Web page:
Sunday, April 20, 2014

On Easter Sunday

Amazing grace, how sweet the sound
That saved a wretch like me!
I once was lost, but now am found
Was blind, but now I see.

One of my favorite hymns is the quintessential anthem of redemption Amazing Grace. It's only in part because I have my very own amazing Grace, who continues to amaze and astound me every day, as I relish the wonder of being her mother. Each of my babies has been rocked to sleep by the words and the tune celebrating the endless depths of Christ's power to redeem.

The story of Easter is the story of John Newton, who wrote the original lines to the hymn. He could be the poster child for the power of redemption. Law-breaking, atheist, notorious for his profanity, incarcerated multiple times for his rebellion, and actively involved as a slave trader for much of his early life, Newton became a minister, ardent anti-slavery activist, and prolific writer of hymns, sermons, and gospel lessons.

The beauty of the grace he celebrated in his most famous hymn is that we don't remember him as one of many faceless slave traders in history. We don't know him for the violence and brutality that marked his early life. We don't remember him as a great minister. In fact, we don't really think about him much at all. His legacy is the peace and faith and hope and crowning power of Christ's wondrous work, as told in the words to his song.

The Lord has promised good to me
His word my hope secures;
He will my shield and portion be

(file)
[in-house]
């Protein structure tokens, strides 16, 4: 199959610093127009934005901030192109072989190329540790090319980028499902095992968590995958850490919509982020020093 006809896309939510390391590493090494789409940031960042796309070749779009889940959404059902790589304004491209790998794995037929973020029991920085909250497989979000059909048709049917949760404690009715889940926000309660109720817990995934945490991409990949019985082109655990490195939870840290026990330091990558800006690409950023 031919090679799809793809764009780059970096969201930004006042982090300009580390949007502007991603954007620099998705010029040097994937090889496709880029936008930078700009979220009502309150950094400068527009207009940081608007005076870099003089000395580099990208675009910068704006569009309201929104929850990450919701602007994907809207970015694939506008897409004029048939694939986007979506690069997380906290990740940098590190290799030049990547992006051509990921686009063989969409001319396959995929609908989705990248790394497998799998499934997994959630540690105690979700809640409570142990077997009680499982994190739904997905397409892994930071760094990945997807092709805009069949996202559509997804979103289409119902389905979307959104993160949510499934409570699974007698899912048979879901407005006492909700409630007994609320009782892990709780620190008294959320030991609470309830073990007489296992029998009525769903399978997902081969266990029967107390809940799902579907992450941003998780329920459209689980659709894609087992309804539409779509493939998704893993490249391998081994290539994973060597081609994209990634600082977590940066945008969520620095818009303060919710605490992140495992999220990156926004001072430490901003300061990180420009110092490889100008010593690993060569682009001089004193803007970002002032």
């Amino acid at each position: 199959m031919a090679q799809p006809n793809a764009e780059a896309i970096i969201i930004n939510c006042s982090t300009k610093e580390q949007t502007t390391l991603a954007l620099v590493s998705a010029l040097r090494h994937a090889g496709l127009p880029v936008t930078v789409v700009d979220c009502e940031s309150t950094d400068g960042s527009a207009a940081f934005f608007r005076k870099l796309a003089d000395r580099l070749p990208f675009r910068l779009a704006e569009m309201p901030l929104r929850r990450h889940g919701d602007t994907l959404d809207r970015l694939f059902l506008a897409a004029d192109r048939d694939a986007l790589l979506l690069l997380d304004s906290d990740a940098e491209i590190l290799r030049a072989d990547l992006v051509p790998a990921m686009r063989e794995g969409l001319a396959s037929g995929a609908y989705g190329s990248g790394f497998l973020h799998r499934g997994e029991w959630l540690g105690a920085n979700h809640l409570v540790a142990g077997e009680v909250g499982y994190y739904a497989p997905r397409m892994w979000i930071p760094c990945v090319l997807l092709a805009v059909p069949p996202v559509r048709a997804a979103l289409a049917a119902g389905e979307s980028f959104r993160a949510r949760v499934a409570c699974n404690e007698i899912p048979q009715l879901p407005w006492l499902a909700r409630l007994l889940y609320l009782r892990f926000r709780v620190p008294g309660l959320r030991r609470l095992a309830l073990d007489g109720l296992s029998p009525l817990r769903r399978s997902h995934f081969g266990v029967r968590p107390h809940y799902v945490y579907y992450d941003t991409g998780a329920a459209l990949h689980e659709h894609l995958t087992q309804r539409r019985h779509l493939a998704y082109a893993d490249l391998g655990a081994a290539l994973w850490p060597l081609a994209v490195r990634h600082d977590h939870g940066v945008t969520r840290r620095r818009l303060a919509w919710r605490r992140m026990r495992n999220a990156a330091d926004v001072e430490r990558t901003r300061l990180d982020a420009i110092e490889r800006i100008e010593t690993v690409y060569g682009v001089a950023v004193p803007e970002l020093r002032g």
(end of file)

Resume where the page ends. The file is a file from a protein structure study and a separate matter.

So long as life endures

The story of Easter is the story of second chances. And third and fourth and one-hundred-seventy-seventh chances. It's the story of beginning anew. It's the promise that all things, no matter how broken, can be made whole. It's the story of all things being turned to our good and to God's glory.

It's the story of grace so powerful that it can root out our sins, change our very hearts, and make us holy. That's some seriously amazing grace.

You can rise above whatever is holding you down. You can be more than you were. Whatever you were yesterday, you can be something more today. It's never too late, it's never too much, and it's never beyond the power of His love.

Through many dangers, toils, and snares
I have already come. 
'Tis grace hath brought me safe thus far
And grace will lead me home.

Amazing grace. Redemption. To overcome a life enslaved by chains or a life holding the chains on others, for healing the wounds we've received or the wounds we've inflicted, there is only One with power to bring us above the pain, hopelessness, suffering, sin, and despair of life.

Let His incomparable, transcendent, and truly amazing grace lead you home.

1 comment:

tren said...

What a beautiful post, Wendy.